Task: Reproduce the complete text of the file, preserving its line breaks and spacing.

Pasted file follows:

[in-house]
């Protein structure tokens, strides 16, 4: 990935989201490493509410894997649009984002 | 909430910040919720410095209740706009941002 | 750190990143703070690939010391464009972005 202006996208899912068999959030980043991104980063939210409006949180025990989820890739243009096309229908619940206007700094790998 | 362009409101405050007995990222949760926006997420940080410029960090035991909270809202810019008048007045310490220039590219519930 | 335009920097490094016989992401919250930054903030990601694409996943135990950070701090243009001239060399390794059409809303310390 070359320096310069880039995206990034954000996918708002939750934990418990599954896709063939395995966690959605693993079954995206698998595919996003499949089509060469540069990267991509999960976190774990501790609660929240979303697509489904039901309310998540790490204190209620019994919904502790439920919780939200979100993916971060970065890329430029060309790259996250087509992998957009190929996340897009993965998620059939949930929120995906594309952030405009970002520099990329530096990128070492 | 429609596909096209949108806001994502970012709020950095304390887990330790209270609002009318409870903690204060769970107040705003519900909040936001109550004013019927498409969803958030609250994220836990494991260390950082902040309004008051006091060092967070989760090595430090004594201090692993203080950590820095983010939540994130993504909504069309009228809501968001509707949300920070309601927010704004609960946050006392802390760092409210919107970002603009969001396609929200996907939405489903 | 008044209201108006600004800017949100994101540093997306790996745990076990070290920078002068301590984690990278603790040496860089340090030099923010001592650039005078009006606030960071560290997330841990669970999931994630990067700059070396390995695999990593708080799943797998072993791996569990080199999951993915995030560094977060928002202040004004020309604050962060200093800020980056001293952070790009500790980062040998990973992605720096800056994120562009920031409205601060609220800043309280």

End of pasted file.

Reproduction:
[in-house]
């Protein structure tokens, strides 16, 4: 990935989201490493509410894997649009984002 | 909430910040919720410095209740706009941002 | 750190990143703070690939010391464009972005 202006996208899912068999959030980043991104980063939210409006949180025990989820890739243009096309229908619940206007700094790998 | 362009409101405050007995990222949760926006997420940080410029960090035991909270809202810019008048007045310490220039590219519930 | 335009920097490094016989992401919250930054903030990601694409996943135990950070701090243009001239060399390794059409809303310390 070359320096310069880039995206990034954000996918708002939750934990418990599954896709063939395995966690959605693993079954995206698998595919996003499949089509060469540069990267991509999960976190774990501790609660929240979303697509489904039901309310998540790490204190209620019994919904502790439920919780939200979100993916971060970065890329430029060309790259996250087509992998957009190929996340897009993965998620059939949930929120995906594309952030405009970002520099990329530096990128070492 | 429609596909096209949108806001994502970012709020950095304390887990330790209270609002009318409870903690204060769970107040705003519900909040936001109550004013019927498409969803958030609250994220836990494991260390950082902040309004008051006091060092967070989760090595430090004594201090692993203080950590820095983010939540994130993504909504069309009228809501968001509707949300920070309601927010704004609960946050006392802390760092409210919107970002603009969001396609929200996907939405489903 | 008044209201108006600004800017949100994101540093997306790996745990076990070290920078002068301590984690990278603790040496860089340090030099923010001592650039005078009006606030960071560290997330841990669970999931994630990067700059070396390995695999990593708080799943797998072993791996569990080199999951993915995030560094977060928002202040004004020309604050962060200093800020980056001293952070790009500790980062040998990973992605720096800056994120562009920031409205601060609220800043309280």